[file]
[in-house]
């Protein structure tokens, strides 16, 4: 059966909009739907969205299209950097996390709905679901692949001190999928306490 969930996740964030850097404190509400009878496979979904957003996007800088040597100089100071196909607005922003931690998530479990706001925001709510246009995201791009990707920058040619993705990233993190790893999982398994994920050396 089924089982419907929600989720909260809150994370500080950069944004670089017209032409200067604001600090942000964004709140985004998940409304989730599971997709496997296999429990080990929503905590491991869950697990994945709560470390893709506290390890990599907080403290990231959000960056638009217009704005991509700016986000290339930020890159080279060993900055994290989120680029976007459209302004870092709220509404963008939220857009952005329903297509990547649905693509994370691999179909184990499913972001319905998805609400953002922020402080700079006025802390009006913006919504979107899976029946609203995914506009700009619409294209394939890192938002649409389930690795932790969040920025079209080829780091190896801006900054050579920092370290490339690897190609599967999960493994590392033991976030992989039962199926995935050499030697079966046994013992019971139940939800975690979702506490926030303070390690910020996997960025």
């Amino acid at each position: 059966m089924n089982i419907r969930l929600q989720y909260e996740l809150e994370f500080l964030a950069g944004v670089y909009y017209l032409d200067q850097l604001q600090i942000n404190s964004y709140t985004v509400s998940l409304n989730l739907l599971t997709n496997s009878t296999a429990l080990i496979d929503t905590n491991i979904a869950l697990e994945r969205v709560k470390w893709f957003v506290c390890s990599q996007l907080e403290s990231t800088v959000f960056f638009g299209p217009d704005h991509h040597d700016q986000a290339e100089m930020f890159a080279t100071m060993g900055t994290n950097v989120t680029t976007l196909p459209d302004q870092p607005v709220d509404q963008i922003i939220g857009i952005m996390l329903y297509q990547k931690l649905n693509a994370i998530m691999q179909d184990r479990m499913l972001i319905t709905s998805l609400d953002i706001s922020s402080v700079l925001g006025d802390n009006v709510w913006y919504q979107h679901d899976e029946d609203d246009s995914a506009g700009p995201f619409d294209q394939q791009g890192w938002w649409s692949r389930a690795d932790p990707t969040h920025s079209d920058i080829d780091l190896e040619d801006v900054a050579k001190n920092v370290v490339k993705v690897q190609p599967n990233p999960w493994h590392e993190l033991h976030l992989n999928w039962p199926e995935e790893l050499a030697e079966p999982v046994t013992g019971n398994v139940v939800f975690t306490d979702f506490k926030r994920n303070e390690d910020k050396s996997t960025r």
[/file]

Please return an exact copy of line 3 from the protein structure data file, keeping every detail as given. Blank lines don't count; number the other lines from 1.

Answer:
């Amino acid at each position: 059966m089924n089982i419907r969930l929600q989720y909260e996740l809150e994370f500080l964030a950069g944004v670089y909009y017209l032409d200067q850097l604001q600090i942000n404190s964004y709140t985004v509400s998940l409304n989730l739907l599971t997709n496997s009878t296999a429990l080990i496979d929503t905590n491991i979904a869950l697990e994945r969205v709560k470390w893709f957003v506290c390890s990599q996007l907080e403290s990231t800088v959000f960056f638009g299209p217009d704005h991509h040597d700016q986000a290339e100089m930020f890159a080279t100071m060993g900055t994290n950097v989120t680029t976007l196909p459209d302004q870092p607005v709220d509404q963008i922003i939220g857009i952005m996390l329903y297509q990547k931690l649905n693509a994370i998530m691999q179909d184990r479990m499913l972001i319905t709905s998805l609400d953002i706001s922020s402080v700079l925001g006025d802390n009006v709510w913006y919504q979107h679901d899976e029946d609203d246009s995914a506009g700009p995201f619409d294209q394939q791009g890192w938002w649409s692949r389930a690795d932790p990707t969040h920025s079209d920058i080829d780091l190896e040619d801006v900054a050579k001190n920092v370290v490339k993705v690897q190609p599967n990233p999960w493994h590392e993190l033991h976030l992989n999928w039962p199926e995935e790893l050499a030697e079966p999982v046994t013992g019971n398994v139940v939800f975690t306490d979702f506490k926030r994920n303070e390690d910020k050396s996997t960025r």